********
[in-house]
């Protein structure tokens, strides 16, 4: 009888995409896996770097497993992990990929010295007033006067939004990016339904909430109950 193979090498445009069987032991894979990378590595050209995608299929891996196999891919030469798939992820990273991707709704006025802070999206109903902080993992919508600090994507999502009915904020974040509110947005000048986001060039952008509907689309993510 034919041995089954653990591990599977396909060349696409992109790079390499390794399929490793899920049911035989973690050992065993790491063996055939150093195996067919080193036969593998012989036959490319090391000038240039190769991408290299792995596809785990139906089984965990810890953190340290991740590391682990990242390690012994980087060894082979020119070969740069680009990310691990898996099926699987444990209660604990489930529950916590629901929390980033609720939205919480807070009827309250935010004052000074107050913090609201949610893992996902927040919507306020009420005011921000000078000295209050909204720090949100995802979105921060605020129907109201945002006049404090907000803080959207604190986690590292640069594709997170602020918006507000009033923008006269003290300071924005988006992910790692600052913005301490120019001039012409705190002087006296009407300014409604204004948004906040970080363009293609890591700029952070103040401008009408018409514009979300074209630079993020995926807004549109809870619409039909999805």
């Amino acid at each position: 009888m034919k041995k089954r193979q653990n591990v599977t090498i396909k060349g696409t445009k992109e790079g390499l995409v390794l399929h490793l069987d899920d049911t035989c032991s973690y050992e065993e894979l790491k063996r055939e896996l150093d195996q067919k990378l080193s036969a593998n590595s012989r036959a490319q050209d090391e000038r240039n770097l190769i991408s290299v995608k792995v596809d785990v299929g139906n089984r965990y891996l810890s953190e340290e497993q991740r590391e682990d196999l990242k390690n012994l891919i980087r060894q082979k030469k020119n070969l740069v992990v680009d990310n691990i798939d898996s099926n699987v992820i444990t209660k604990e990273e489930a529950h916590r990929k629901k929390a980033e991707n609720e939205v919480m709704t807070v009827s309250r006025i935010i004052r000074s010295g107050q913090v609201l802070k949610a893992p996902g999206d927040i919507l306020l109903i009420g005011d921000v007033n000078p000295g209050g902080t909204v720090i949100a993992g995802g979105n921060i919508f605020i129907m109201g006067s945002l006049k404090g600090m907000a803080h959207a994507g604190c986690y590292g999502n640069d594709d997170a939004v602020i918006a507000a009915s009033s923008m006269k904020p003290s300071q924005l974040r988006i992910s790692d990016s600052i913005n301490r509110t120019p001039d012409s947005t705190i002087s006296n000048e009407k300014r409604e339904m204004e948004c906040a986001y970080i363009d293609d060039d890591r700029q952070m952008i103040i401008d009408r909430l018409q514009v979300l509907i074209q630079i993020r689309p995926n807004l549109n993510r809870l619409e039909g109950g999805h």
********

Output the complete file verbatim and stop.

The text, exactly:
[in-house]
């Protein structure tokens, strides 16, 4: 009888995409896996770097497993992990990929010295007033006067939004990016339904909430109950 193979090498445009069987032991894979990378590595050209995608299929891996196999891919030469798939992820990273991707709704006025802070999206109903902080993992919508600090994507999502009915904020974040509110947005000048986001060039952008509907689309993510 034919041995089954653990591990599977396909060349696409992109790079390499390794399929490793899920049911035989973690050992065993790491063996055939150093195996067919080193036969593998012989036959490319090391000038240039190769991408290299792995596809785990139906089984965990810890953190340290991740590391682990990242390690012994980087060894082979020119070969740069680009990310691990898996099926699987444990209660604990489930529950916590629901929390980033609720939205919480807070009827309250935010004052000074107050913090609201949610893992996902927040919507306020009420005011921000000078000295209050909204720090949100995802979105921060605020129907109201945002006049404090907000803080959207604190986690590292640069594709997170602020918006507000009033923008006269003290300071924005988006992910790692600052913005301490120019001039012409705190002087006296009407300014409604204004948004906040970080363009293609890591700029952070103040401008009408018409514009979300074209630079993020995926807004549109809870619409039909999805």
């Amino acid at each position: 009888m034919k041995k089954r193979q653990n591990v599977t090498i396909k060349g696409t445009k992109e790079g390499l995409v390794l399929h490793l069987d899920d049911t035989c032991s973690y050992e065993e894979l790491k063996r055939e896996l150093d195996q067919k990378l080193s036969a593998n590595s012989r036959a490319q050209d090391e000038r240039n770097l190769i991408s290299v995608k792995v596809d785990v299929g139906n089984r965990y891996l810890s953190e340290e497993q991740r590391e682990d196999l990242k390690n012994l891919i980087r060894q082979k030469k020119n070969l740069v992990v680009d990310n691990i798939d898996s099926n699987v992820i444990t209660k604990e990273e489930a529950h916590r990929k629901k929390a980033e991707n609720e939205v919480m709704t807070v009827s309250r006025i935010i004052r000074s010295g107050q913090v609201l802070k949610a893992p996902g999206d927040i919507l306020l109903i009420g005011d921000v007033n000078p000295g209050g902080t909204v720090i949100a993992g995802g979105n921060i919508f605020i129907m109201g006067s945002l006049k404090g600090m907000a803080h959207a994507g604190c986690y590292g999502n640069d594709d997170a939004v602020i918006a507000a009915s009033s923008m006269k904020p003290s300071q924005l974040r988006i992910s790692d990016s600052i913005n301490r509110t120019p001039d012409s947005t705190i002087s006296n000048e009407k300014r409604e339904m204004e948004c906040a986001y970080i363009d293609d060039d890591r700029q952070m952008i103040i401008d009408r909430l018409q514009v979300l509907i074209q630079i993020r689309p995926n807004l549109n993510r809870l619409e039909g109950g999805h």